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The Scrivener: Talking Toward The Lunatic Fringe

Talking to strangers is risky reports Brian Barratt - but it can be more rewarding than walking in wide arcs away from them.

I can never understand why my friends some of them, that is are embarrassed when I strike up a conversation with a total stranger. This can happen in a lift, in the street, or in a supermarket. Admitted, it is somewhat risky, as you never know what sort of response you are going to receive. Not everyone is friendly, let alone responsive.

One evening, armed with my shopping list, I was negotiating the obstacle course of a local supermarket. You know what it's like: they put cardboard display cases of chocolate biscuits right at the point where you want to turn right when someone else wants to turn left, while a third person is trying to get into the aisle. Everyone wants to be first, of course, but no one wants to knock over the chocolate biscuits, which are cunningly stacked in such a way that the whole heap will collapse at the slightest knock with a trolley.

Anyway, I was halfway between the chocolate biscuits and the baked beans, carefully minding my own business, and avoiding buying anything that I already had two of in the cupboard. That's an easy mistake, and that's why a shopping list is a good idea. It helps you to avoid finishing up with half a dozen cans of the same item in the cupboard. A shopping list is an antidote for absent-mindedness... as long as you remember to read it.

Having found the brand of cereal that took my fancy, I turned round to put it into my trolley, and there was a small, grey-haired, bespectacled lady placing a bag of white rice into my trolley. She did so with great care and earnestness.

'Oh dear, oh dear!' I said to her, in a friendly, consoling sort of tone, 'They've let you out by yourself again, have they? You know you get confused when that happens.'

I was probably lucky not to receive a swipe across the face with her studded black handbag. Instead, I received a gentle smile, and a gentle response.

'Good gracious!' she said. 'I'm so sorry. I thought it was my trolley.' As it happened, there was no other shopping trolley in sight.

'Have you been taking your tablets?' I asked.

She laughed. 'You know, it must be the hot weather. Or else I'm getting old.'

'I'm sure it's the weather,' I assured her. 'You don't look as if you are getting old at all.'

'Oh, thank you, that is good news. I sometimes feel very old. I don't usually use other people's trolleys!'

'Not to worry,' I said. 'I'm sure you have a trolley somewhere.'

'Yes, but I wonder where I left it? It can't be too far away, can it?' And off she toddled, armed with her bag of rice, looking for her trolley.

This gambit, however, does not always pay off.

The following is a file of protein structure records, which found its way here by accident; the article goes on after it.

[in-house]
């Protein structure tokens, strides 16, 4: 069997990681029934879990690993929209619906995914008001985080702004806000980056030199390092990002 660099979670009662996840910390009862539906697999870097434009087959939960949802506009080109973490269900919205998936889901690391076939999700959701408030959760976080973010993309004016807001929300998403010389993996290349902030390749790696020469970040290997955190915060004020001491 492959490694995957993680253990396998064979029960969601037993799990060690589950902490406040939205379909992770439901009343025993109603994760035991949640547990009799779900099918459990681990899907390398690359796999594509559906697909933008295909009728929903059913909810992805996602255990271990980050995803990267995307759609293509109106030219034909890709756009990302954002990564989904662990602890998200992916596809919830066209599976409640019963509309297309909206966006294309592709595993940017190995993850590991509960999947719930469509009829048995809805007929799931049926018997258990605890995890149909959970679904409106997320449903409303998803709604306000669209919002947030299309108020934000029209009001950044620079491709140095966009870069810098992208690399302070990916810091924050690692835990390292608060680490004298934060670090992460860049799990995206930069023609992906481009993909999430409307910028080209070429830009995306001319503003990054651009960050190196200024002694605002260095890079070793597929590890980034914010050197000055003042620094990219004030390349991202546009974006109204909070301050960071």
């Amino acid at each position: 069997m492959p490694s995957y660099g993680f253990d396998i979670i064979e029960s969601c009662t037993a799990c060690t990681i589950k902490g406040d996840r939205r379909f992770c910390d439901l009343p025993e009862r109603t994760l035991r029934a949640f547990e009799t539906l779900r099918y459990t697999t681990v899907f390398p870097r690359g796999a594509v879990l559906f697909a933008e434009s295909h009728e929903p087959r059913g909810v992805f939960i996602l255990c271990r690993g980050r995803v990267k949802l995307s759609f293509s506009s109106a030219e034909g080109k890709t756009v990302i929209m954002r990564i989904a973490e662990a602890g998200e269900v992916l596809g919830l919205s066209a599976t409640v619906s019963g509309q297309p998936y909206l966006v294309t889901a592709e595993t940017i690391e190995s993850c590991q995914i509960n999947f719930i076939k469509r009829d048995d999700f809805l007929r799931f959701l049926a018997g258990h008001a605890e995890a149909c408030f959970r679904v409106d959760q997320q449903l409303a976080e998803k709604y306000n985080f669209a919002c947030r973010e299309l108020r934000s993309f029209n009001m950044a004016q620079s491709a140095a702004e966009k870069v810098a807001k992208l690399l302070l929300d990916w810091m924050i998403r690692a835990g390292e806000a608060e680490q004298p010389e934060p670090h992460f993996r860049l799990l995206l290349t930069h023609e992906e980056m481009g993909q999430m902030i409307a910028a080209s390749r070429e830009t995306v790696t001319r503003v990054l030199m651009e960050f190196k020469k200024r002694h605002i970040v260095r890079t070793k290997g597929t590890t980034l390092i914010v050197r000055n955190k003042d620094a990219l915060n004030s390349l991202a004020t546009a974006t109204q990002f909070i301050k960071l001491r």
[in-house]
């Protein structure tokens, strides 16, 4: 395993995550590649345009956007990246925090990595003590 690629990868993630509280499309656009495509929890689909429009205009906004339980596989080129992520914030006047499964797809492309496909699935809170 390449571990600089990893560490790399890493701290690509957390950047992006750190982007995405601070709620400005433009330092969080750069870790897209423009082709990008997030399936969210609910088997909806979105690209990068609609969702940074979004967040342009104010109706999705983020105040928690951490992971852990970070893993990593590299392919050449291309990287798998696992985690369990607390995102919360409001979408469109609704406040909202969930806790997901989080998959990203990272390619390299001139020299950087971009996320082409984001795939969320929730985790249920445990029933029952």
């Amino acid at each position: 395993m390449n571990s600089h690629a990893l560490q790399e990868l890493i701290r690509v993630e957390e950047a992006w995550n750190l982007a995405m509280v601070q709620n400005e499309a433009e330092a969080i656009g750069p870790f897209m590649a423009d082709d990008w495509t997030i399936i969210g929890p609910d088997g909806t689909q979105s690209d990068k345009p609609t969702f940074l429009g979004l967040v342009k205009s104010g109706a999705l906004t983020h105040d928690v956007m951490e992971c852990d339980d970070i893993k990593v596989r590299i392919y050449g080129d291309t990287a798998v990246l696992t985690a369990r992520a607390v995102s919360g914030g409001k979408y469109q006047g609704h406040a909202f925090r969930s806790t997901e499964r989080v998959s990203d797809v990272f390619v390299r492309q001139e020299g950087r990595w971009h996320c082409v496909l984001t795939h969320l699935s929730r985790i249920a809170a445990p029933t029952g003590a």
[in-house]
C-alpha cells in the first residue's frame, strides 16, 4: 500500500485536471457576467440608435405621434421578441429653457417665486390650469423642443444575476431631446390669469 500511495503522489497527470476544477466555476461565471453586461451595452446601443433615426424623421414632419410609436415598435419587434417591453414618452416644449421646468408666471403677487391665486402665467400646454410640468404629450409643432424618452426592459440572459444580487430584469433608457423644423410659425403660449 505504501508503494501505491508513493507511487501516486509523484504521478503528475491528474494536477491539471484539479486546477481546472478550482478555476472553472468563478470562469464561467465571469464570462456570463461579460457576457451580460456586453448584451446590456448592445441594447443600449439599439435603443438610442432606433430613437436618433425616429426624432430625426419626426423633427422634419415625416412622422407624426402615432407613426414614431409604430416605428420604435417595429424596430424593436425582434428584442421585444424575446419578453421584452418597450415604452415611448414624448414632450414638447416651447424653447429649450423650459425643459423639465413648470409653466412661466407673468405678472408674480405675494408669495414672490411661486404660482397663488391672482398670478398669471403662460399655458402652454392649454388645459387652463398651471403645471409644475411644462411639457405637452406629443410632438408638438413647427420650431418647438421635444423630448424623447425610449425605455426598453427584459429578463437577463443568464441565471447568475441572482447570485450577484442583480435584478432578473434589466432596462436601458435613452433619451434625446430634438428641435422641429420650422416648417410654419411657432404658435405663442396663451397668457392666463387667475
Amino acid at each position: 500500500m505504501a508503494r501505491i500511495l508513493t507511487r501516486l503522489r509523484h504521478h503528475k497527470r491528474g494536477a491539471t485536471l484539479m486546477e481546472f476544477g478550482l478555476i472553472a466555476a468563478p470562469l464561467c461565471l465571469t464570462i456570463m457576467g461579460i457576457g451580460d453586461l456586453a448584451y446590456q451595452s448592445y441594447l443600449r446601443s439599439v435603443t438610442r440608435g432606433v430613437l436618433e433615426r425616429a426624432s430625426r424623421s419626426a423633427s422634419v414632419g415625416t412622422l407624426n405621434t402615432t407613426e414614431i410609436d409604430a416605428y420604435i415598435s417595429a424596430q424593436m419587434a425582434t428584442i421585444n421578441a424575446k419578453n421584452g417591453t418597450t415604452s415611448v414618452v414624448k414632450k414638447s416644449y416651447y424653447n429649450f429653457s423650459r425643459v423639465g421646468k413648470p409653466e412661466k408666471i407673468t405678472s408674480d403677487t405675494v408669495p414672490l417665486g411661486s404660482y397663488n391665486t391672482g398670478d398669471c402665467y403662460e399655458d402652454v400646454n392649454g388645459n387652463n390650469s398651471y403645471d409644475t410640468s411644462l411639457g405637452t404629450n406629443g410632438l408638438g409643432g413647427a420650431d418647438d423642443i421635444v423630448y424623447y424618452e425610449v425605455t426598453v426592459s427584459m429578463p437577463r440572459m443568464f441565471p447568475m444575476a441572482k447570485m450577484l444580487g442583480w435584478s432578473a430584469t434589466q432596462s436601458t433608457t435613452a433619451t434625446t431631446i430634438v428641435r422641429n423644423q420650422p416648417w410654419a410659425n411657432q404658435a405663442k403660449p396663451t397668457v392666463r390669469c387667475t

On another occasion, I was studying the cheeses on display at the same supermarket, when a man came to select from the same shelves. I had to communicate my good news to him.

'I'm so pleased to see they sell Nimbin [a brand name] cheese here now. It's low-fat and supposed to be very good for you. And it tastes very nice.'

He looked nervously at me, wondering if I was some sort of salesperson, or a lunatic. I was not put off.

'It's been on sale at delis for some time, but I never thought I would see it here.'

The conversation failed at that point. Without a word, he grabbed his plastic packet of sandwich slices of plastic processed cheese and beat a hasty retreat.

Another time, another place. I was helping to unload some cartons at the main door of an exhibition hall. We were struggling with our burden, and a kindly woman offered to hold the door open for us. My colleagues disappeared up the lift, while I continued unloading the car.

The exhibition centre was housing a conference of specialist teachers, of whom I assumed she was one. She wore a name badge, telling the world that she was Glynis. It did not, however, list her profession. I did not have a name badge on my lapel, as I had only just arrived.

'Hello, I'm Brian,' I said. 'You're Glynis, but what are you?', meaning 'what do you do are you a teacher?'

'I'm a human being,' came the prompt reply.

'Aha! So you are a male or female of the human species?'

'Yes,' she said, 'and I am a female. There are far too many of those males about!'

'I'm sorry, I'm a male. I can't help it. I was born like this. I tried to get it fixed, but to no avail.'

And thus we continued to enjoy a conversation that edged towards the lunatic fringe. It was good for the soul.

I'll continue talking toward the lunatic fringe. It's risky but it's more fun and also more rewarding than walking in wide arcs away from people.

Copyright Brian Barratt 2012

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For a richly rewarding experience why not delve into a huge stock of articles by Brian http://www.openwriting.com/archives/the_scrivener/

As a further reward to yourself visit his Web site
www.alphalink.com.au/~umbidas/

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